A call to prayer and action for Tonga


Thursday, January 20, 2022

Credit: Japan Meteorology Agency via AP.

Beloved in Christ, 

Last evening cabinet members and I gathered on Zoom with Tongan pastors in the Greater Northwest Area (GNW) to pray for the safety and recovery of the people in Tonga following the volcanic eruption and tsunamis. They shared the latest information they have heard through media and the few reports received from family and friends in Tonga. As a community, Tongans are dispersed around the world.

“Tonga is home to 106,000 people, but more than double that number live overseas, mainly in the US, New Zealand, and Australia. Remittances from the overseas population have been declining since the onset of the 2008 global economic crisis. The tourism industry is improving but remains modest at under 90,000 tourists per year.” – via Wikipedia 

The Free Wesleyan Church of Tonga is the largest religious group on the islands, representing 36% of the population. Christianity was introduced to Tonga in 1822 by Methodist missionaries, pre-dating the arrival of Methodism in the Northwest in 1834, when Methodist missionary Jason Lee arrived at Fort Vancouver on the Columbia River. Tongans are our spiritual elders, embracing the Methodist movement ten years earlier than Northwesterners.

When Tongans immigrated to the GNW, they turned to The United Methodist Church to establish faith communities. Today Tongans gather for worship in six local churches or fellowships that identify as Tongan and are active members of many more congregations. 

I am asking you to do two things before the end of January:
Pray and Act.

1. PRAY for the people of Tonga and their leaders as they work to respond to the immediate crisis. Pray for encouragement in the long, silent waiting; pray for rain to clean the air and settle the ash that has fallen everywhere. 

Rev. Sia Puloka reminded us that “What Tonga needs is your love. We haven’t heard. We cannot be there. But Jesus is there. Your prayer to Jesus is what Tonga needs.” Pray for hospitality and shelter for those who have lost their homes. Pray for no more eruptions and for quick repair of the communication cable that is their lifeline to the world.  

Pray also for our GNW siblings in Christ and their faith communities as they wait for word of their relatives and friends in Tonga. They reminded us last night that, while we cannot be present, our prayers can still encircle them.

And, as you pray, please go to the Facebook pages of these faith communities or their pastors and post your prayers and words of encouragement. We must open our hearts to share this tragedy with those most affected.

2. ACT to share resources in Tonga’s time of need. We are preparing to help the recovery effort in Tonga, where many homes are destroyed and ash blankets the land, killing crops, polluting air, water, and fish, the primary source of protein.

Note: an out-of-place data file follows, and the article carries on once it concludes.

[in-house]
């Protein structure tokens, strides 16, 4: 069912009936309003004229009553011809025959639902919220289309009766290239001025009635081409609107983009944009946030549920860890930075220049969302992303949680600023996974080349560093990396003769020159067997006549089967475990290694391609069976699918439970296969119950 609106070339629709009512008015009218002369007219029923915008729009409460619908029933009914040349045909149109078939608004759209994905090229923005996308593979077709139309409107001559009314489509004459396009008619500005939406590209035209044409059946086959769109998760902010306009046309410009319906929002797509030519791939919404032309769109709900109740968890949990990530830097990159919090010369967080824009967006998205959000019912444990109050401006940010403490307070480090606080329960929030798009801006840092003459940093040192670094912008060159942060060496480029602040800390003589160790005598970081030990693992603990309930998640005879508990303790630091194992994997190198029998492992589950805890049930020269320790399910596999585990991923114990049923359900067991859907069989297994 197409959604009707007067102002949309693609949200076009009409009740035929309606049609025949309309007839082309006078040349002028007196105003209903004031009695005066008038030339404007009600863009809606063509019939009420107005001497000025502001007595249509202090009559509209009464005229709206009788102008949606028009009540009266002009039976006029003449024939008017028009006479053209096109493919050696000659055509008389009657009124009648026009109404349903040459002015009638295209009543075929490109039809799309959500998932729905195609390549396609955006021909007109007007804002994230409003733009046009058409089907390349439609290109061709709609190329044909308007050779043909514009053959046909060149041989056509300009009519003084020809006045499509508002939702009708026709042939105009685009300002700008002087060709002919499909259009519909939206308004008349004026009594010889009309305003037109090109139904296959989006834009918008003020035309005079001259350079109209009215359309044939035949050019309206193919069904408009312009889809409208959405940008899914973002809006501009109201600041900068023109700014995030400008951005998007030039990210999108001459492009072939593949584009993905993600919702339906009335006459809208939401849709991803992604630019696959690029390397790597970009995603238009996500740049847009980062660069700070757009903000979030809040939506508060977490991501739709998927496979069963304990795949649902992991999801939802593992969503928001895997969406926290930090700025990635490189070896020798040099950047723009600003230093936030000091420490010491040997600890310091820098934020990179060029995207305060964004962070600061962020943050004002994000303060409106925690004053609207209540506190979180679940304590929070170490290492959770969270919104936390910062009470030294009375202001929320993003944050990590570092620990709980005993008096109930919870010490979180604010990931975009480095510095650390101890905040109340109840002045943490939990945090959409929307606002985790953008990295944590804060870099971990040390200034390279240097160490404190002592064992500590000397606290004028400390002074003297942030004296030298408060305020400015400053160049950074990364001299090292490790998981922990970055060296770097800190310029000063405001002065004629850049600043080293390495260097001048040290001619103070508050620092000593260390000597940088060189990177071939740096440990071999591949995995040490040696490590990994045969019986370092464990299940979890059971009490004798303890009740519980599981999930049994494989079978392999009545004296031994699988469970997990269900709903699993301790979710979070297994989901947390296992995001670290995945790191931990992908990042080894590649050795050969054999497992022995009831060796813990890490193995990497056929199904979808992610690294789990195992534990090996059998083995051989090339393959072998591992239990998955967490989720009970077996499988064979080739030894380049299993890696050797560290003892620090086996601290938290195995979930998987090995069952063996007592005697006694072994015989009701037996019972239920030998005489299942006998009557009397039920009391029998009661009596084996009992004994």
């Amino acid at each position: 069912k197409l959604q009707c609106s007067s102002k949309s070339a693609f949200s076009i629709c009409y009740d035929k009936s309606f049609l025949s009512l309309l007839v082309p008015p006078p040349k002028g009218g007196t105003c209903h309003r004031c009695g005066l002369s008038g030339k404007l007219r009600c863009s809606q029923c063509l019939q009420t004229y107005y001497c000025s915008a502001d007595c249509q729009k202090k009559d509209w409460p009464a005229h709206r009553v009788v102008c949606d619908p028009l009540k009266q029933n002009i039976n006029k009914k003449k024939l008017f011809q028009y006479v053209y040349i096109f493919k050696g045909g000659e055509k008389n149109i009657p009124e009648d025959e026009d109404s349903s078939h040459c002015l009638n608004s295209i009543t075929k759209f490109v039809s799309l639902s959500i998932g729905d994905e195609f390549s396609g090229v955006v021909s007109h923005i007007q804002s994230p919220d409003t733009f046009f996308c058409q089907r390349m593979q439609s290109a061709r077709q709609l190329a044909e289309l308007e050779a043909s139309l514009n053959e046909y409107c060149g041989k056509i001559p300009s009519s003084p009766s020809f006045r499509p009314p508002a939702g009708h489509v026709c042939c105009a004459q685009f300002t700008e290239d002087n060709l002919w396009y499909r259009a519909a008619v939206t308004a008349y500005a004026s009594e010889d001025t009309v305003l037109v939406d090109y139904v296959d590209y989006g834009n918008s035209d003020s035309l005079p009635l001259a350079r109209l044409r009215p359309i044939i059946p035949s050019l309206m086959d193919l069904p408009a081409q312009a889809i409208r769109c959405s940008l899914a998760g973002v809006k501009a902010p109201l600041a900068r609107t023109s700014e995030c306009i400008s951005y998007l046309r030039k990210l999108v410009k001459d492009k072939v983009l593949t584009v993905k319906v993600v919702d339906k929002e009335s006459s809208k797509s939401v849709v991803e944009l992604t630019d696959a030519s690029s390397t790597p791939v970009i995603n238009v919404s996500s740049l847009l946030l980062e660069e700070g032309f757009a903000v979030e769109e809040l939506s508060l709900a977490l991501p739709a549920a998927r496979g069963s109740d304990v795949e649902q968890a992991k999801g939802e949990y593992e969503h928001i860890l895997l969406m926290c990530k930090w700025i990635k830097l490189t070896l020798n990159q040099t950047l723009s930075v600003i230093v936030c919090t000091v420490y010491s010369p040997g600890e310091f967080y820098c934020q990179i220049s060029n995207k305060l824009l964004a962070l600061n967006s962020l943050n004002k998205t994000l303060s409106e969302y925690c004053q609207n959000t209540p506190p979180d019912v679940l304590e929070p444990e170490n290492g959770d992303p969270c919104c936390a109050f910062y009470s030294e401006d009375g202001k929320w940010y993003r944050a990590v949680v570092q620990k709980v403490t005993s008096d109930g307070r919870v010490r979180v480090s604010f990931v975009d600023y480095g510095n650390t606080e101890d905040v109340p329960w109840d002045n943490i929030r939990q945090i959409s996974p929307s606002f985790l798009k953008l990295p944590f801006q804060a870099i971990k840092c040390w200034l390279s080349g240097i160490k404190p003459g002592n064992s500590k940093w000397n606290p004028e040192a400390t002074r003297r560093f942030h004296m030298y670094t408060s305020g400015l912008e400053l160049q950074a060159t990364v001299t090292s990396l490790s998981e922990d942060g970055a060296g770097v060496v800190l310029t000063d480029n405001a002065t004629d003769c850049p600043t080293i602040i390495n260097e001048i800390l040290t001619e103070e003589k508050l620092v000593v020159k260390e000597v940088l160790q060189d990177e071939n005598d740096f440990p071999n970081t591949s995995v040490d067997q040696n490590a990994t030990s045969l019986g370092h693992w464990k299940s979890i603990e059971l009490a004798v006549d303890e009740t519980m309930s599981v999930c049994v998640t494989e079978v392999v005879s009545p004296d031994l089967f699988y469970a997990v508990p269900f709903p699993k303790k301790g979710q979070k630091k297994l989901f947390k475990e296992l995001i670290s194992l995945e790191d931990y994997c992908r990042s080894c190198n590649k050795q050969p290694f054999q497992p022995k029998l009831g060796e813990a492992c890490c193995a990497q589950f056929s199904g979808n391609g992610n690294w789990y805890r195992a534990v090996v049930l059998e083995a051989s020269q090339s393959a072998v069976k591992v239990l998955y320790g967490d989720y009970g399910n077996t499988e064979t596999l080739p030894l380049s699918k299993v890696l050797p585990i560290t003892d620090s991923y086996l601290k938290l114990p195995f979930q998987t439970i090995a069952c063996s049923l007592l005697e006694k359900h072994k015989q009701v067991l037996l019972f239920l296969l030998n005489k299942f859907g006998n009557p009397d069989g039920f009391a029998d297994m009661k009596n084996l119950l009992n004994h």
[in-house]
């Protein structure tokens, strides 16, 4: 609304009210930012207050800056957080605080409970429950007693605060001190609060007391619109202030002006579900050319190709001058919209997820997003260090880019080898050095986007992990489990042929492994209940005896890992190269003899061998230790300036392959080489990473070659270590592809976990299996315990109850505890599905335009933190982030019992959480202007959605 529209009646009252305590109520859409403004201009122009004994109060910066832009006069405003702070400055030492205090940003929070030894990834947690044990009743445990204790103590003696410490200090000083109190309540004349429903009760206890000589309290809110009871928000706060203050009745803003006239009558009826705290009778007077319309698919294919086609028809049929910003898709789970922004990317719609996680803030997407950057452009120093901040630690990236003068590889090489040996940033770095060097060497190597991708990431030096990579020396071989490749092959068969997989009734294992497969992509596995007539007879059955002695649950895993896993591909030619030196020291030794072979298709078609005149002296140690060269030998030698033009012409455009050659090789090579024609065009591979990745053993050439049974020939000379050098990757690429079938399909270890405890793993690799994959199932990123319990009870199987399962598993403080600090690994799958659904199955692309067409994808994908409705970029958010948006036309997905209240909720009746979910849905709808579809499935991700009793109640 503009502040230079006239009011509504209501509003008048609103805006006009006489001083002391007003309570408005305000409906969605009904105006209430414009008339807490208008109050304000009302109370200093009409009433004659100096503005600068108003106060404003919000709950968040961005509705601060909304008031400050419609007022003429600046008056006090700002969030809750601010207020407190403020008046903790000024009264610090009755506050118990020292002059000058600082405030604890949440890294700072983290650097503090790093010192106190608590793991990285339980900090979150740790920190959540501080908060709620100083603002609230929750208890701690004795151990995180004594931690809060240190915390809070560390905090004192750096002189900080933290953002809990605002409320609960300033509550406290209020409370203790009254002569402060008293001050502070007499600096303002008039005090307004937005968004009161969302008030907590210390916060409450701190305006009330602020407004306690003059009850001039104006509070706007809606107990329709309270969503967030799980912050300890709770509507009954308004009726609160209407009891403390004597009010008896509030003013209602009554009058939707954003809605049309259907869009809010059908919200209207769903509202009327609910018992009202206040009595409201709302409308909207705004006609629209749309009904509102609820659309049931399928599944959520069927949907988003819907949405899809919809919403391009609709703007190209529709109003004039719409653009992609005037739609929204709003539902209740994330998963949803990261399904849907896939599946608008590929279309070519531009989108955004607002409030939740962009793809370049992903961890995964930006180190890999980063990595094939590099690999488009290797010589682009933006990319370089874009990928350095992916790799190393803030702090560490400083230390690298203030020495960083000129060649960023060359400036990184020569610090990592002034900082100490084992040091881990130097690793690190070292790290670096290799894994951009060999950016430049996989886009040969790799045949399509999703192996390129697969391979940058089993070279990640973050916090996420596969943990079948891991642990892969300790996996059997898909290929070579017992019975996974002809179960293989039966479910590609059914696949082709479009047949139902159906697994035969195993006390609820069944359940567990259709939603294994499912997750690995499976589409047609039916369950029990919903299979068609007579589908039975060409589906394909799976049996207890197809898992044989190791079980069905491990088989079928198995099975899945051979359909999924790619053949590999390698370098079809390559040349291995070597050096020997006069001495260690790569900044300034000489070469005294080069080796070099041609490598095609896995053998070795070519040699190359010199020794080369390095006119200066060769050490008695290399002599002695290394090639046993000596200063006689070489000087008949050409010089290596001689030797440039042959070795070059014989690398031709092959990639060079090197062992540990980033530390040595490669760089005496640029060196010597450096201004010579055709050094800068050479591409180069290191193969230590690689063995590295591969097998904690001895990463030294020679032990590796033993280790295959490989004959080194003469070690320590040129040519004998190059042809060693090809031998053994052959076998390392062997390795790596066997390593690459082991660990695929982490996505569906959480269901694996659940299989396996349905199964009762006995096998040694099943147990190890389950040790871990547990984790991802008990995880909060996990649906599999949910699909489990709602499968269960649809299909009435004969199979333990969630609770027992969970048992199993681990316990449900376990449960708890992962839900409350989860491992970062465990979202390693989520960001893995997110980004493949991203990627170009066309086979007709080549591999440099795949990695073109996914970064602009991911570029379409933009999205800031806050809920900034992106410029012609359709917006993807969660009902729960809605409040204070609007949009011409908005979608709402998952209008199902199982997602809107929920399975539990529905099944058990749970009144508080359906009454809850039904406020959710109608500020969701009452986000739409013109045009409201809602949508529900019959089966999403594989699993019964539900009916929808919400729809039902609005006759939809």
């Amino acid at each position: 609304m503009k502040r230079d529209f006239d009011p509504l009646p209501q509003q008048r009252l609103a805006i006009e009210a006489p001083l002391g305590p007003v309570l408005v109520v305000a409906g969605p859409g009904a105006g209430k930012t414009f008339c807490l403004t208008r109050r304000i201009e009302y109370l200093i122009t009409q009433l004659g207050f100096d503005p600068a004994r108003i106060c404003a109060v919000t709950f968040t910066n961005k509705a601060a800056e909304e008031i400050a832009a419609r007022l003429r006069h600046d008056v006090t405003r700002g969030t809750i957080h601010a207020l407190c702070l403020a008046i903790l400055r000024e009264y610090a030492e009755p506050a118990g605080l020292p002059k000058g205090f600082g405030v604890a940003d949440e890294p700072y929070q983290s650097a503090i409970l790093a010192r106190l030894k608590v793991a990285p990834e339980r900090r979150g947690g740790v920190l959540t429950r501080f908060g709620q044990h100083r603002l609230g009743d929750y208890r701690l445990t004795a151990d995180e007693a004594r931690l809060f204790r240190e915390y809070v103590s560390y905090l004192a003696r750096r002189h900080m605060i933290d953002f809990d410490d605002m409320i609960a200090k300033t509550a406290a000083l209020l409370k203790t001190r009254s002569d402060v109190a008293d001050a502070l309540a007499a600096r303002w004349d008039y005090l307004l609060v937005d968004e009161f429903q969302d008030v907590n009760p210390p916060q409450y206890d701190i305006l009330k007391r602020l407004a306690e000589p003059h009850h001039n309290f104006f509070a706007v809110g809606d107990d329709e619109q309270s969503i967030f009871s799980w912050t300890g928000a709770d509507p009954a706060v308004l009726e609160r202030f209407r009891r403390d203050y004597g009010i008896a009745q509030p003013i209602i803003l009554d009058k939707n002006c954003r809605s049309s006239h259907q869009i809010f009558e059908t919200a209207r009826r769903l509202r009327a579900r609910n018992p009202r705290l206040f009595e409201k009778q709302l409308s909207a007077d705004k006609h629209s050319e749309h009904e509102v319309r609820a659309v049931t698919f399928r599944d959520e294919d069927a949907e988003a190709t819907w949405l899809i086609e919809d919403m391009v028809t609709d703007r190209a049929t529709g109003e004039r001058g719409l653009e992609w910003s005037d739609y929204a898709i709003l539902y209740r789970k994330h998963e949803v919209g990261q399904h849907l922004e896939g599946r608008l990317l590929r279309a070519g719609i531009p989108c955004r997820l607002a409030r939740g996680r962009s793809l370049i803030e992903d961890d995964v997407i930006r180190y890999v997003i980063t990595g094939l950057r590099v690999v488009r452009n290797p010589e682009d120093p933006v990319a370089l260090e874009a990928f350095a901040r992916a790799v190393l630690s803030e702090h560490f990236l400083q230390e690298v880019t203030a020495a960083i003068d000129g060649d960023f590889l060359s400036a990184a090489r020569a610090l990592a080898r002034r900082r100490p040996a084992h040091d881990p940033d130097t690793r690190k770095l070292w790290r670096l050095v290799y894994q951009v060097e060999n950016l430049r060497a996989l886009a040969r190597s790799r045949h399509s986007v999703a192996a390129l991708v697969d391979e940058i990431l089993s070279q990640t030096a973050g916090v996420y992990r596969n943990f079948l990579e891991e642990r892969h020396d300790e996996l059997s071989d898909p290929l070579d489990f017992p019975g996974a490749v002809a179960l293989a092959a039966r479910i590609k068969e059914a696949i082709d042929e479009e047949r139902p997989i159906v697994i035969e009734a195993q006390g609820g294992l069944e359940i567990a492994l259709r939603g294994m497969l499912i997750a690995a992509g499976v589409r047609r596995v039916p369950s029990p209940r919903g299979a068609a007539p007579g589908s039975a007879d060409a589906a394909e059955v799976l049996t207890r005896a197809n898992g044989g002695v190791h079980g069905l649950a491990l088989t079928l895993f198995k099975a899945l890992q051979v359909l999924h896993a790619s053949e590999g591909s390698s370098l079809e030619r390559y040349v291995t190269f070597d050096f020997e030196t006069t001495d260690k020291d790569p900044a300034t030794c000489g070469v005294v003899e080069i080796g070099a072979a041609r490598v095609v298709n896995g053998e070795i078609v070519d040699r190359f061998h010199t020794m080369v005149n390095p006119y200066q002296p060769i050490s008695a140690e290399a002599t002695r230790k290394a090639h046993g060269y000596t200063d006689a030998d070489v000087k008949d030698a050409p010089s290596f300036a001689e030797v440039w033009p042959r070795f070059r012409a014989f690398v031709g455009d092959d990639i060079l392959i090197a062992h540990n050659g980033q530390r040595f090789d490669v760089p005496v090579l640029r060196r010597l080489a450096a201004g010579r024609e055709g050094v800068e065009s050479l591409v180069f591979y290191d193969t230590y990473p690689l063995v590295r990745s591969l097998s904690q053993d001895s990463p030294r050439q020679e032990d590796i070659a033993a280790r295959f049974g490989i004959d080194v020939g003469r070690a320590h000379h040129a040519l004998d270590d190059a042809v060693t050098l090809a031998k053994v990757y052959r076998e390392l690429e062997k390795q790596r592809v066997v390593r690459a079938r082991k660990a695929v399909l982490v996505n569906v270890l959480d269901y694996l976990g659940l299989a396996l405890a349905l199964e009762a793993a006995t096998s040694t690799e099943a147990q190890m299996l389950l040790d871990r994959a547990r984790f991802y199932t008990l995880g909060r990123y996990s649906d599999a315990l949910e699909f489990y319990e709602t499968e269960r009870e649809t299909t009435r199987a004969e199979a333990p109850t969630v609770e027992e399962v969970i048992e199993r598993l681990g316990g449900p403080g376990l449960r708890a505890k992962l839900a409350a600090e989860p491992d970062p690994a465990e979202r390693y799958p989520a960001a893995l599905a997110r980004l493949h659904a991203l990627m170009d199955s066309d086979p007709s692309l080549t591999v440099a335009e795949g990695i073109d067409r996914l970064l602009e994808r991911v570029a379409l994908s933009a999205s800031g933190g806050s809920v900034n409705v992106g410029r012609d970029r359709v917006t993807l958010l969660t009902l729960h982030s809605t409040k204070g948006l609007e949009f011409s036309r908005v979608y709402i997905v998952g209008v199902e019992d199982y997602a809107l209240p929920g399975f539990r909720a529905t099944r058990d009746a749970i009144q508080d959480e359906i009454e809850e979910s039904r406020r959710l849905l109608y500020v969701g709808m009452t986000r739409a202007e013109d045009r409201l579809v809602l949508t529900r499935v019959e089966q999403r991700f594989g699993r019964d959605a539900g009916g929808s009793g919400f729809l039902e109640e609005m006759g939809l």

Rev. Taufoou mentioned that disasters like in Tonga, and Tongans in other countries are used to sending supplies to help their families recover. But, he said, “this will be a long journey. There may be another eruption; now ashes cover the kingdom. We must send relief for more than our families, for the whole Kingdom.”    

    I encourage you to designate donations to your local church for “Tongan Relief” now. At the same time, we are working to determine the best channel for these funds, perhaps through partners in New Zealand, which can deliver goods to Tonga much quicker than from the United States. Your gifts can be sent to your Annual Conference with this designation and will be channeled for this purpose.

    Joining with you in offering prayer and hope,

    Bishop Elaine JW Stanovsky


    Comments (3)

    • Thank you so much for all your prayers and for caring about the Island of Tonga. My name is Vai and I am a Tongan from Lents Tongan Fellowship UMC in Portland.
      I want to share about how broken hearted I am to hear from a son-in-law that migrated here from one of the Island’s called Atataa in Tonga, where everything on the Island was destroyed from this terrible disaster. Luckily, his mother, sister and grandkids survived by holding on to a mango tree. His mother was badly bruised from trying to save her grandkids. She lives in fear and no longer has a place to live. I believe with GOD’S HELP, there must be a way to support the people of Tonga,

    • Michael and Anni Powell are lighting a candle each morning, in solidarity with the Tongan islands, people, plants, wildlife and clear water. May safety be restored, and may the presence of the Christ be lifted in our hearts, re-minding us that we are One in the Spirit.

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